One Liner Review:
A movie with a clever premise and unique way of taking on time travel that still ends up feeling routine with it’s serial killer mystery plot.
Frequency is a somewhat interesting movie with an unusual premise. It’s about time travel, only it isn’t. The basic idea is that a father in the past connects with his son in the future through an old radio. It’s even hard to explain. Basically, the father in the past died. And now in the future, his son is an adult, John, played by Jim caviezel, who hears a voice coming through the radio. The voice is coming through from decades ago, and it belongs to his father.
It’s an okay idea. Not really that far off from the usual time travel movie where one character has to prove to another that he’s from the future by telling of things that are going to happen. Or where one character has to prove that he really is who he says he is by telling of things that only he would know. All of these points are cliches of numerous films, like big.
And the first quarter or so of this movie has little to offer other than that. The two characters connect, prove who they are to each other, and then John saves his father, Frank’s (Dennis Quaid) life by telling him to go the other way in a fire that supposedly killed him. Only it didn’t kill him anymore. For all the attention that moment and idea gets in dialogue, you would think the movie might make it more obvious that while in the fire, Frank really does have two choices of which way to go and makes sure to go the way his son tells him. In the movie, we see the fire scene and Frank inside, but this choice about direction, that apparently changes everything and saves his life, is not very clear at all.
None the less, Frank is saved and the newspaper clipping about him dying in the fire that john has a copy of has changed. Now it reads hero fireman saves girl. This is like back to the future stuff. Especially when people start disappearing out of photographs. The father is saved and now it’s time for another plot point.
And it comes fast as john learns that his mother has now died. Something they did changed the future so that a killer who murdered three women has now murdered ten women and his mother is one of the victims. Here comes the butterfly effect idea that changing one little thing will somehow alter everything.
And the rest of the movie turns into a mystery with the two men working on finding the killer from both the past and future. it’s an interesting concept, but the problem is, just like the fire situation, the mystery gets all muddled up. There are no great clues or realization moments. It’s all kept simple with John telling his father where the killer is going to strike and then frank going to these bars and looking for the killer. he ends up talking to the women there who are supposed to be the victims, never wanting to take his eyes off them, as the killer sits at the bars watching them.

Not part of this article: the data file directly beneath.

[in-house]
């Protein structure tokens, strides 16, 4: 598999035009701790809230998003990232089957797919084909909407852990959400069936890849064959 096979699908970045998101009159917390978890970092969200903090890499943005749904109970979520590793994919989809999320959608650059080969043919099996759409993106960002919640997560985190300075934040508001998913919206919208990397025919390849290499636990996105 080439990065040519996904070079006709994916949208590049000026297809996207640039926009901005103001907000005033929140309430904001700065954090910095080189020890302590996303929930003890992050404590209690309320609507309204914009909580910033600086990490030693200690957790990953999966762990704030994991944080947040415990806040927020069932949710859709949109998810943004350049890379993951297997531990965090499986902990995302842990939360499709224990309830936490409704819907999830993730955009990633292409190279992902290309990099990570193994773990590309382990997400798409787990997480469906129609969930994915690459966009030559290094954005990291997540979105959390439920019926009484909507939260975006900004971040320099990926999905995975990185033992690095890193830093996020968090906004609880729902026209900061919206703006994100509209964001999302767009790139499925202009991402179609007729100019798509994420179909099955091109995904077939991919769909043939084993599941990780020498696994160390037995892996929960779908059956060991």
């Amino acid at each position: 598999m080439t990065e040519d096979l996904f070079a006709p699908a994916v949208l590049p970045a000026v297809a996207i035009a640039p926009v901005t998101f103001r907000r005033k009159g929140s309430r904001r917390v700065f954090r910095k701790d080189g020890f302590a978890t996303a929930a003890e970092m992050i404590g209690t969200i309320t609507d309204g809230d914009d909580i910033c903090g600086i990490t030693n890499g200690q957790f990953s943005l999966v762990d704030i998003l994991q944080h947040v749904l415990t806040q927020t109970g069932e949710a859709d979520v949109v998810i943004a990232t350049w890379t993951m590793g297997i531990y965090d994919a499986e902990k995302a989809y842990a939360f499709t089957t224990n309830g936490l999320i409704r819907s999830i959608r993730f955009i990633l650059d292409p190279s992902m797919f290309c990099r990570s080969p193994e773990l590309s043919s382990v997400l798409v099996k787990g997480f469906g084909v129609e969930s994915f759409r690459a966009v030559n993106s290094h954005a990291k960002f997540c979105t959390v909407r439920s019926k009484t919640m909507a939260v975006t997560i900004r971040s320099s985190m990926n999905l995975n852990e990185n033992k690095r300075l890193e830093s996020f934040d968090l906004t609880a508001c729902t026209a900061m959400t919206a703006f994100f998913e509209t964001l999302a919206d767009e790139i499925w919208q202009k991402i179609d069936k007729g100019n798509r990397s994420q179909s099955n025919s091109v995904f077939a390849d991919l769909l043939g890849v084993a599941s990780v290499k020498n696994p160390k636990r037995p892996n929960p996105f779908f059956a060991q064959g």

Where it gets messy is how the killer is using two different identities. His own, and also another man’s. And then there’s the moment where they have to transport something from the past into the future to preserve and then trace fingerprints, and they do this by putting it somewhere that no one will find it for the next thirty years. They burry a wallet in the past and suddenly it turns up in the future and the fingerprints can be traced. It’s pretty ridiculous.
It’s the mystery and how unclear the ideas surrounding the bad guy are that kind of ruin this movie. The premise with radio and connects past and future is fine, and the idea to then bring a mystery into it is also a good one. But after that, the movie loses it’s focus. The killer somehow finds frank, coming to the police station to talk to him, knowing that he is in there talking to the cops. How does he know? Similarly, frank sneaks into the killer’s apartment and they have a fight that turns into a chase around the streets and just as all of this is happening, the good guy policeman friend, Sach (Andre Bauer), shows up.
Just as the ideas surrounding the killer are blurry and unclear, the ideas surrounding this andre bauer character are mostly pretty silly and ridiculous. Like him talking to frank’s wife in a diner when suddenly the game is on in the background and he hears the play and stands up because it is the same play frank told him would happen. With everything going on with the case, and now sitting at the diner with this woman, it’s pretty unlikely that he would here the play in the background and be thinking about it and be thinking about what frank told him. And it’s not exactly creative either. The use of sports moments to show that someone really is from the future is an absolute cliche.
Noah Emmerich pops up in the beginning of the movie as John’s best friend and then disappears for nearly the whole film. His girlfriend, who apparently means a lot to him, suddenly doesn’t recognize him after the future gets changed, and that idea and character is completely dropped from the movie, and then there’s this case from about thirty years ago. I understand why John would care about it, because for him, he just learned that his mother died, but why would sach or anyone else care> the killer hasn’t committed a murder in ages and the case is long forgotten.
The movie is by gregory hoblit who made primal fear and then fallen. Frequency rounds out his three good movies, although it’s not half as good as those other two. It certainly has the creative premise going for it, but then drops the ball over and over again along the way.